|Birth name||Dianne Walker|
March 8, 1951|
Boston, Massachusetts, U.S.
|Associated acts||Gregory Hines, Leon Collins, Jimmy Slyde, Savion Glover|
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Dianne Walker (born March 8, 1951), also known as Lady Di, is an American tap dancer Her thirty-year career spans Broadway, television, film, and international dance concerts. Walker is the Artistic Director of TapDancin, Inc. in Boston, Massachusetts.
She began her dance training in Boston with Mildred Kennedy-Bradic and later studied with Leon Collins, Jimmy "Sir Slyde" Mitchell and Jimmy Slyde. In 1979, she began a professional dance career. She later performed with Collins & Company and became one of the Directors of the Leon Collins Dance Studio, Inc. in Brookline, Massachusetts.
She is considered a pioneer in the resurgence of tap dancing. The Boston Herald has called her "America's First Lady of Tap." Prominent contemporary tap dancer Savion Glover and his peers affectionately call her “Aunt Dianne” in acknowledgment of her unique place as mentor, teacher and confidante.
She is often seen in jazz clubs (and festivals) around the US. A memorable appearance was at the Rainbow Room in New York City with Ruth Brown, Grady Tate, Al McKibbon and Sir Roland Hanna. Jazz Festival appearances include North Sea (The Hague), Pouri (throughout Europe), Chicago Jazz Festival and Montreal Jazz Festival with Gregory Hines. Dianne was featured in both the original Paris production and the two year Broadway run of Claudio Segovia and Hector Orezzoli’s musical Black and Blue. She is also in the PBS production of Black and Blue directed by Robert Altman. She was the only female to dance in the famed “Hoofers Line” which included Jimmy Slyde, Ralph Brown, Buster Brown, Lon Chaney, Chuck Green, Bunny Briggs and Savion Glover.
While on Broadway, she performed “Memories of You”, a soft shoe choreographed by Cholly Atkins. She was also Assistant Choreographer and Dance Captain for the show’s Tony Award winning choreography and recreated choreography for a European tour of Black and Blue. She was featured in Fascinating Rhythms, a thirteen-city Dance Umbrella tour with Jimmy Slyde, Savion Glover and bucket drummers Drummin Too Deep. She has appeared at the Smithsonian on several occasions honoring such distinguished artists as Cholly Atkins and Jeni LeGon, and a special lecture/performance entitled "Women in Tap." She also completed a year-long engagement of Savion Glover’s Concert Tour, entitled "Footnotes," with Jimmy Slyde, Buster Brown and Cartier Williams.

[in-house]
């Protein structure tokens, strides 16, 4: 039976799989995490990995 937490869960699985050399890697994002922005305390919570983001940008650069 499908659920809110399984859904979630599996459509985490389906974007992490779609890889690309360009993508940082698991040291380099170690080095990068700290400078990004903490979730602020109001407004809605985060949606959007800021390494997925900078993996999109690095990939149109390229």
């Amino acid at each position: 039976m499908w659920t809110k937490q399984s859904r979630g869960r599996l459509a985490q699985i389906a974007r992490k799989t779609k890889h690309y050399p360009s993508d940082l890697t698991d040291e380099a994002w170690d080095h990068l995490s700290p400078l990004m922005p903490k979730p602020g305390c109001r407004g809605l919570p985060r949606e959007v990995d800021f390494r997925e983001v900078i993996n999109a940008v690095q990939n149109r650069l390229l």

She is featured in the motion picture Tap, starring Gregory Hines and Sammy Davis, Jr.; PBS Great Performances' ”Tap Dance in America”; the documentary, Honi Coles: The Class Act of Tap; the documentary, Songs Unwritten...Leon Collins; and most recently as the principal commentator in the PBS release JUBA.
Ms. Walker holds a master's degree in education. She has taught at numerous colleges, including Harvard, Williams College, the University of Michigan, and UCLA. She has been the recipient of grants from the National Endowment for the Arts, Massachusetts Cultural Council Jacobs Pillow, and the New England Foundation for the arts. She was a participant in the Dance USA Task Force on Dance Education and in 1997 represented the United States as an adjudicator for the World Tap Dance Championships held in Dresden, Germany. She is on the board of several tap dance organizations and was appointed, by the governor of Massachusetts, to a seat on the board of the Massachusetts Cultural Council, a post she has held since 1996.
She is quick to recognize her debt to many of the tap legends that have given to her so generously throughout her career, such as Honi Coles, Cholly Atkins, Eddie Brown, Nicholas Brothers, Peg Leg Bates, Steve Condos, Henry LeTang, Prince Spencer, Gregory Hines, LaVaughn Robinson and many others. Leon Collins died in 1985, leaving Dianne to continue as one of the directors of his school (1982–1995).
In 1997 in Boston, she was presented with the Tapestry Award for excellence in teaching from Thelma Goldberg of the Dance Inn in Lexington, Massachusetts. In 1998 she became the youngest dancer and first woman to receive the Living Treasure in American Dance Award from Oklahoma City University. She received the “Savion Glover Award for Keeping the Beat Alive” in St. Louis, Missouri in 2000. In 2003, she received a Flo-Bert Award, presented by the New York Committee To Celebrate National Tap Dance Day, in recognition of her lifetime achievement regarding tap dancing. In 2006, Dianne's lifetime achievements were honored at a luncheon in Flint, Michigan. This award ceremony was sponsored by Tapology, Artistic and Executive Director, Alfred Bruce Bradley and the Mott Foundation. In 2005, she received another lifetime achievement recognition (Rhythm Bound) from director Sas Selford of the Vancouver Tap Dance Society. In 2004, Walker received the Hoofers Award from Tap City NYC and was also presented with an award in Los Angeles, in memory of Gregory Hines. That same year she was presented with The Humanitarian Award from Jason Samuels Smith of the Debbie Allen Dance Academy.
- Taylor, Christie (1999-08-21). "'Lady Di' Walker shows why she reigns in tap". Boston Herald. p. 27. Retrieved 2010-01-21.
- Campbell, Karen (1994-03-26). "Jazz tappers fascinate with many rhythms Fascinating Rhythms at the Orpheum last night". Boston Herald. p. 22. Retrieved 2010-01-21.